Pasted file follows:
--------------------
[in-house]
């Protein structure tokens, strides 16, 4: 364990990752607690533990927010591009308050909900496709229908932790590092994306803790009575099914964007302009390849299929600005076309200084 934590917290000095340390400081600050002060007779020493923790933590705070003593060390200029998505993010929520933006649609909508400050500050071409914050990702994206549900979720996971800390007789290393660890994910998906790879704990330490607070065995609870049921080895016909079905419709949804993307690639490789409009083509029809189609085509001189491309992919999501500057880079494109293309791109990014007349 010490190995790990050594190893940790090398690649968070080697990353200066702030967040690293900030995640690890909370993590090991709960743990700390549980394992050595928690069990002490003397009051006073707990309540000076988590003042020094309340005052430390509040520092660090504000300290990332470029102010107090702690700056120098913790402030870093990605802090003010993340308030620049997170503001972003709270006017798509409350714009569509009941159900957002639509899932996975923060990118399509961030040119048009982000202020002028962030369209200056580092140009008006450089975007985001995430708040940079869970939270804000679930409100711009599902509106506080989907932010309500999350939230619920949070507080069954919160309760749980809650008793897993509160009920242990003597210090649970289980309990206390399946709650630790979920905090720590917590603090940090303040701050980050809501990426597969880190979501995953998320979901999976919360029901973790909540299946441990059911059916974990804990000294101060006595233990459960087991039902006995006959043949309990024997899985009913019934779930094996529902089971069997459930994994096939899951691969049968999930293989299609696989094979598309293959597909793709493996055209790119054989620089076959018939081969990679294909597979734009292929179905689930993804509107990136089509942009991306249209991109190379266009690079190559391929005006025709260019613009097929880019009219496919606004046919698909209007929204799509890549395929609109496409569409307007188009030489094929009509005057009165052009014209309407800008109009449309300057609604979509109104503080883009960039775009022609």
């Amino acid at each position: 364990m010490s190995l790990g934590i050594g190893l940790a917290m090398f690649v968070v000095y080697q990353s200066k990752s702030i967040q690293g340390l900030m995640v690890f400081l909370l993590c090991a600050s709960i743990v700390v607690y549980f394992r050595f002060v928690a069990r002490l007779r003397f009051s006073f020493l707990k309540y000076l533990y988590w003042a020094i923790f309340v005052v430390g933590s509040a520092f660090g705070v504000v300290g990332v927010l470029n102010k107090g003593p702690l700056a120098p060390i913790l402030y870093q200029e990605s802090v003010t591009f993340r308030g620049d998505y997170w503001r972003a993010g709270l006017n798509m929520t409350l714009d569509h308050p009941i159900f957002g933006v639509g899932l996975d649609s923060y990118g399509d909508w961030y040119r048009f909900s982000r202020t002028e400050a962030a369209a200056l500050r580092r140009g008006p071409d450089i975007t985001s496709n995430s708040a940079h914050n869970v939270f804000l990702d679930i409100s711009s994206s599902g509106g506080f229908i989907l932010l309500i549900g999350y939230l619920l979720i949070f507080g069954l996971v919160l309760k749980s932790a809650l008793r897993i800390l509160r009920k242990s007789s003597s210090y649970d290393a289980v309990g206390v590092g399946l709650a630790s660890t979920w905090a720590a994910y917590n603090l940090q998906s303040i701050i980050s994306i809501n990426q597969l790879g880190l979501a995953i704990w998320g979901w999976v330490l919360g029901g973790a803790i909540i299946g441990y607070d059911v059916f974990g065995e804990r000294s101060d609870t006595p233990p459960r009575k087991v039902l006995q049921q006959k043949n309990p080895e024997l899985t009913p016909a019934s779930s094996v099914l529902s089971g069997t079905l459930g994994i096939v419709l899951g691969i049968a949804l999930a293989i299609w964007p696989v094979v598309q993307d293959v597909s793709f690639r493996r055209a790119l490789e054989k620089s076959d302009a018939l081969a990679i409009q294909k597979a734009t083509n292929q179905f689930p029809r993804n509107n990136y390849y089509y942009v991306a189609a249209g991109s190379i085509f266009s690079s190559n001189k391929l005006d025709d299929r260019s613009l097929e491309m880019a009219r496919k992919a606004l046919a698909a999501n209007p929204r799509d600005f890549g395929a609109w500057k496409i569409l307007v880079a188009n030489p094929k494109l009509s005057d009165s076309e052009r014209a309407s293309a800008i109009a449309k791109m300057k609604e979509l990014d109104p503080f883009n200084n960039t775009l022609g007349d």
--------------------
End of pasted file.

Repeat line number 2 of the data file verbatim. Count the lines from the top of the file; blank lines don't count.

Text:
């Protein structure tokens, strides 16, 4: 364990990752607690533990927010591009308050909900496709229908932790590092994306803790009575099914964007302009390849299929600005076309200084 934590917290000095340390400081600050002060007779020493923790933590705070003593060390200029998505993010929520933006649609909508400050500050071409914050990702994206549900979720996971800390007789290393660890994910998906790879704990330490607070065995609870049921080895016909079905419709949804993307690639490789409009083509029809189609085509001189491309992919999501500057880079494109293309791109990014007349 010490190995790990050594190893940790090398690649968070080697990353200066702030967040690293900030995640690890909370993590090991709960743990700390549980394992050595928690069990002490003397009051006073707990309540000076988590003042020094309340005052430390509040520092660090504000300290990332470029102010107090702690700056120098913790402030870093990605802090003010993340308030620049997170503001972003709270006017798509409350714009569509009941159900957002639509899932996975923060990118399509961030040119048009982000202020002028962030369209200056580092140009008006450089975007985001995430708040940079869970939270804000679930409100711009599902509106506080989907932010309500999350939230619920949070507080069954919160309760749980809650008793897993509160009920242990003597210090649970289980309990206390399946709650630790979920905090720590917590603090940090303040701050980050809501990426597969880190979501995953998320979901999976919360029901973790909540299946441990059911059916974990804990000294101060006595233990459960087991039902006995006959043949309990024997899985009913019934779930094996529902089971069997459930994994096939899951691969049968999930293989299609696989094979598309293959597909793709493996055209790119054989620089076959018939081969990679294909597979734009292929179905689930993804509107990136089509942009991306249209991109190379266009690079190559391929005006025709260019613009097929880019009219496919606004046919698909209007929204799509890549395929609109496409569409307007188009030489094929009509005057009165052009014209309407800008109009449309300057609604979509109104503080883009960039775009022609």